The Amazons

Original title: Amazzoni

Author: Piemonte, Manuela

Publication Date:

Spring 2020



Original language and publisher

Italian | Rizzoli


Debut Novel, Historical Fiction, WWII

The Amazons

Original title: Amazzoni

Author: Piemonte, Manuela

  • 2 Seas Represents: World English, French, Dutch and Nordic rights.
  • Rights sold: France (Robert Laffont, in a pre-empt), Netherlands (Ambo|Anthos, in a pre-empt), Portugal (Porto Editora)
  • English sample available


AMAZZONI is the fruit of long research by the author on a largely unknown page of Italian history.

In 1940, 13,000 children of colonized Libyans were brought to Italy on Mussolini’s orders, “invited” by him to spend a holiday in their home country – a holiday that was to turn immediately into something very different: the outbreak of war came simultaneously with the children’s arrival in Italy and kept them there well beyond the time established.

In Italian-ruled Libya it’s night-time, there’s a full moon and Sara and Angela, aged nine and seven, see a woman on horseback, magical and majestic as a queen, racing through the desert. They call her simply the Amazon. It is an image that holds them spellbound and accompanies them on the day when, a little later on, they are obliged to go away, leaving behind them their village colony, together with their younger sister Margherita, who is five. A summer in a holiday camp awaits them – three months to get to know Italy and the discipline of the Fascist summer holiday camps.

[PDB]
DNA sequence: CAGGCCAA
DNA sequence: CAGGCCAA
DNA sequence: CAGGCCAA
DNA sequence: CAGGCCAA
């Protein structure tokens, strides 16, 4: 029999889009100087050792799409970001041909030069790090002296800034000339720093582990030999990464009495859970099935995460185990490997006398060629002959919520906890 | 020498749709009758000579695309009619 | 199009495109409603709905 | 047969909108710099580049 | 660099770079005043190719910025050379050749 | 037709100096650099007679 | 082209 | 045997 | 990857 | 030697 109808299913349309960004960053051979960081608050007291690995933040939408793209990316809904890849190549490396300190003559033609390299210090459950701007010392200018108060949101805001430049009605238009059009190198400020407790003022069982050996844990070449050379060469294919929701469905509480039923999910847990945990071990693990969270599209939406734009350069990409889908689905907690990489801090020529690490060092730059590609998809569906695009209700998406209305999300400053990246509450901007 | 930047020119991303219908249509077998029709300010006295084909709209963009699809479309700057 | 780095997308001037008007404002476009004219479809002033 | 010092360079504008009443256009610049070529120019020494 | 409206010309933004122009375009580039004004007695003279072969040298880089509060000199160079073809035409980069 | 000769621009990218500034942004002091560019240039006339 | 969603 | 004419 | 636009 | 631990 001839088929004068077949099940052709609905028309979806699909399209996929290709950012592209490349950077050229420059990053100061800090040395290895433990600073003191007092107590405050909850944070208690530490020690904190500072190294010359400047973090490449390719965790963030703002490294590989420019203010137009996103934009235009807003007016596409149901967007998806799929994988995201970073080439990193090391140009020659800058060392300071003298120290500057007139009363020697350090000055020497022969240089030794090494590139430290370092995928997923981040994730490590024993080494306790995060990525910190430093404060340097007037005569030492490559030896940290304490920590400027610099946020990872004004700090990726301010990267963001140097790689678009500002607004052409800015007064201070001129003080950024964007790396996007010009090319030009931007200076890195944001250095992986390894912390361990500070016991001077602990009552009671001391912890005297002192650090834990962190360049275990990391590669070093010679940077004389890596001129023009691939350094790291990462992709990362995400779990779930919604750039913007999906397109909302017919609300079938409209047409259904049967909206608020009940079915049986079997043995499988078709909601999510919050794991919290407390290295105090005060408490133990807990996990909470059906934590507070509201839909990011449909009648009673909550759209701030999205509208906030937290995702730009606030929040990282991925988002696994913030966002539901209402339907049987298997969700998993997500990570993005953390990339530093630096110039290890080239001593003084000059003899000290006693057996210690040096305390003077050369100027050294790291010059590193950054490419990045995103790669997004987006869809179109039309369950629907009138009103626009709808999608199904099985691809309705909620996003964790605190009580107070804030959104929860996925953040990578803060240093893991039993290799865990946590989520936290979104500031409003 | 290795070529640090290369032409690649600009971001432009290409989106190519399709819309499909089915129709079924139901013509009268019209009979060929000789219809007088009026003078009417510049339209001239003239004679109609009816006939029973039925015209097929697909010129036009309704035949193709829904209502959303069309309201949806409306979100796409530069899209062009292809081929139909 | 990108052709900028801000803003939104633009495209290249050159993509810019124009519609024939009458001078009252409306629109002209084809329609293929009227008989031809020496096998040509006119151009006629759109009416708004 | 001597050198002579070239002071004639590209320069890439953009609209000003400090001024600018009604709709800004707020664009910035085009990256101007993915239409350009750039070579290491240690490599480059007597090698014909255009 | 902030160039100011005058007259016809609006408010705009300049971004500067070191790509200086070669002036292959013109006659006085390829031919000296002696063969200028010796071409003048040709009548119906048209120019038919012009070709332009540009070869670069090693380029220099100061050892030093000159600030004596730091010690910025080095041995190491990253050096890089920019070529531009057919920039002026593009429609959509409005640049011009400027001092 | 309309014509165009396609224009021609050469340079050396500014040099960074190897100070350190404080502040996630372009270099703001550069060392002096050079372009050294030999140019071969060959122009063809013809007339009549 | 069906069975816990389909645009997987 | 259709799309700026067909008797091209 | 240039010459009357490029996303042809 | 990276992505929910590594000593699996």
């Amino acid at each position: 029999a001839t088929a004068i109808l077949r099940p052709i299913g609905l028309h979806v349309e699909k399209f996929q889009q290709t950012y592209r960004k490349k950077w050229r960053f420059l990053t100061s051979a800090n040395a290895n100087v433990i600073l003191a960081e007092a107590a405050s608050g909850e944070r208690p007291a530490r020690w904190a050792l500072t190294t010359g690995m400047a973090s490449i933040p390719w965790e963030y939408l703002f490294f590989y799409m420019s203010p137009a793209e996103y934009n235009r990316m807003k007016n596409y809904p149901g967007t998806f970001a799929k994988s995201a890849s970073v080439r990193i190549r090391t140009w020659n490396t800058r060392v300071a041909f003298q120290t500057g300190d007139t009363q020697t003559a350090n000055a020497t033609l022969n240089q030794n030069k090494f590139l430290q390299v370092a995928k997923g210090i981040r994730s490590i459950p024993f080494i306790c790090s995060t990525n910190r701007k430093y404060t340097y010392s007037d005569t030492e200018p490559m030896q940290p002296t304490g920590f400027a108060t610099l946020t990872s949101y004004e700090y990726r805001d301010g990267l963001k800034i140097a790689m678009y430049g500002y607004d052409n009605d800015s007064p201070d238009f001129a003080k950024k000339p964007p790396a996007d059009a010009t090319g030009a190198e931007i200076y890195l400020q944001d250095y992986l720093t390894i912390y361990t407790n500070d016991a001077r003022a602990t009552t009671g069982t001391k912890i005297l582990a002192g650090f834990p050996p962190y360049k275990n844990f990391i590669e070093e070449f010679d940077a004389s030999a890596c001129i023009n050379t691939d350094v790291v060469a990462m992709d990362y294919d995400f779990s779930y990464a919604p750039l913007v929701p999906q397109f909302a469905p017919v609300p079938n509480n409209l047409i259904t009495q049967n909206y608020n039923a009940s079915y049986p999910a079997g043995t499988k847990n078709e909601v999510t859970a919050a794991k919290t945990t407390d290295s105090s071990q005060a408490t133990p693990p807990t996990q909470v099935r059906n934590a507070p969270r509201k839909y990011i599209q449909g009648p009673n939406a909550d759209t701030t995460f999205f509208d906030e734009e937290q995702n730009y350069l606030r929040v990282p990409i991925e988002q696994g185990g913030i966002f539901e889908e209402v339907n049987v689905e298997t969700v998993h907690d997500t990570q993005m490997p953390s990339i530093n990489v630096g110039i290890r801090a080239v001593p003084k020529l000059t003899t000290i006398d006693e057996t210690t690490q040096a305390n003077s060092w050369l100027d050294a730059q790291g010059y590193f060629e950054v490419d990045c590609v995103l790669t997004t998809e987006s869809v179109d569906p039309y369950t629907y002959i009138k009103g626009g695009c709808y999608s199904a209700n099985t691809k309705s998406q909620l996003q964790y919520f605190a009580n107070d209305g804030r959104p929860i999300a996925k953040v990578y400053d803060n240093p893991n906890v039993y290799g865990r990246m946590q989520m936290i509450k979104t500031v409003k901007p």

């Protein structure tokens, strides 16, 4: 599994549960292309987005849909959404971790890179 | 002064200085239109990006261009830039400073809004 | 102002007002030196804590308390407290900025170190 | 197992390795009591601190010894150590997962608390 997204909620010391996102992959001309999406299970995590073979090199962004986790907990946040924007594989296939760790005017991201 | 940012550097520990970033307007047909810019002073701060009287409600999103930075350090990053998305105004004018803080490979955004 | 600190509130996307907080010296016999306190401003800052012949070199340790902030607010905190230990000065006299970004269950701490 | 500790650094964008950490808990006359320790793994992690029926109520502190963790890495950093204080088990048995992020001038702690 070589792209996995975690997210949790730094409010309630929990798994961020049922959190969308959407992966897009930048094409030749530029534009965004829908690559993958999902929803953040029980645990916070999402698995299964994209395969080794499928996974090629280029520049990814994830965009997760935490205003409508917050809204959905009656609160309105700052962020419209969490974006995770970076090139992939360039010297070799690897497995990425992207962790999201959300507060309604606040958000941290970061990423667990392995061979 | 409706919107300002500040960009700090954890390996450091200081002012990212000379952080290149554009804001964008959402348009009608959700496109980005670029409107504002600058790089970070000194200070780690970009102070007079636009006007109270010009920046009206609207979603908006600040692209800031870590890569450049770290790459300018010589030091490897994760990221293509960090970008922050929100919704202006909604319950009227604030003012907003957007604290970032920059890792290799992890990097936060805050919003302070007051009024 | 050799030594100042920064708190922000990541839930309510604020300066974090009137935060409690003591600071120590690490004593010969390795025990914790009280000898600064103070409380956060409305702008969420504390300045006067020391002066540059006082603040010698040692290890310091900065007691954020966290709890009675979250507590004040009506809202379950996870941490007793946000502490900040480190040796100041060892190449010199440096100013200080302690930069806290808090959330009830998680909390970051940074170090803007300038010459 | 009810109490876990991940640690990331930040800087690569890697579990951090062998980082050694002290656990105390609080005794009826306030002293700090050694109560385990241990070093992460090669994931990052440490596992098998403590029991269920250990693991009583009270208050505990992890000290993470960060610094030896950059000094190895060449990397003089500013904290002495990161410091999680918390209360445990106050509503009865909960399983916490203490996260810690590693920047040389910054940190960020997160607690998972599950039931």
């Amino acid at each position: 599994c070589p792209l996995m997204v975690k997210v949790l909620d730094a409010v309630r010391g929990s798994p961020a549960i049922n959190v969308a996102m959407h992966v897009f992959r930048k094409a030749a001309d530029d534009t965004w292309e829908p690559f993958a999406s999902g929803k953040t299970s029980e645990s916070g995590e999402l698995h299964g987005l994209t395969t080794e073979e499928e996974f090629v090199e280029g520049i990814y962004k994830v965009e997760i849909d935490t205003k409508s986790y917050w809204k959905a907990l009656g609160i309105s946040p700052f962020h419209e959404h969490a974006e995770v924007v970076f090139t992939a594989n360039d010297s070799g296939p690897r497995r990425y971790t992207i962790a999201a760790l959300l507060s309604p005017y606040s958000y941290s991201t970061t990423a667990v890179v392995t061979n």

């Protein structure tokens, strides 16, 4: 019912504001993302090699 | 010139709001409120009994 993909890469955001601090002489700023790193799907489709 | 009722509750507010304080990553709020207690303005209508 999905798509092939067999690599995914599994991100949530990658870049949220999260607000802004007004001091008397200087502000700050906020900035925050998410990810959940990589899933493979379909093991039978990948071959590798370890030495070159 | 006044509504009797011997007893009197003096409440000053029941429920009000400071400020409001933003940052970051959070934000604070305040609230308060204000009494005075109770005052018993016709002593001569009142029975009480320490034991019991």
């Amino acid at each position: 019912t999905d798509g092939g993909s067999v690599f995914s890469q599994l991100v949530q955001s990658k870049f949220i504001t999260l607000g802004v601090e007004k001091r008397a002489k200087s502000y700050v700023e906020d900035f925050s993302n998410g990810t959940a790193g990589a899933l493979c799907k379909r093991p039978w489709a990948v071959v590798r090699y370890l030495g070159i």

They are not alone: the order is to bring to Italy the thirteen thousand children of the colonized Libyans aged between four and fifteen. Only one day after they disembark, on arriving at Torre Balilla in Marina di Massa, Mussolini declares war: it is the 10th June 1940. The brief summer holiday thus turns into a long war holiday, which is to last seven years, until after the end of the Second World War. Three Libyan sisters and a childhood broken by waiting, by the desire to return and the attempts to escape. Sara, Angela and Margherita are obliged to grow up obeying the dictates of discipline and propaganda, in a world where there are no longer parents, where their only guide to freedom is the dream of a woman on horseback in the desert and their meeting with a variety of female characters who, in their own ways, are also Amazons.

This is a novel we have loved from the first few lines in which we see the children falling into the orderly rows of the choreography dictated by the regime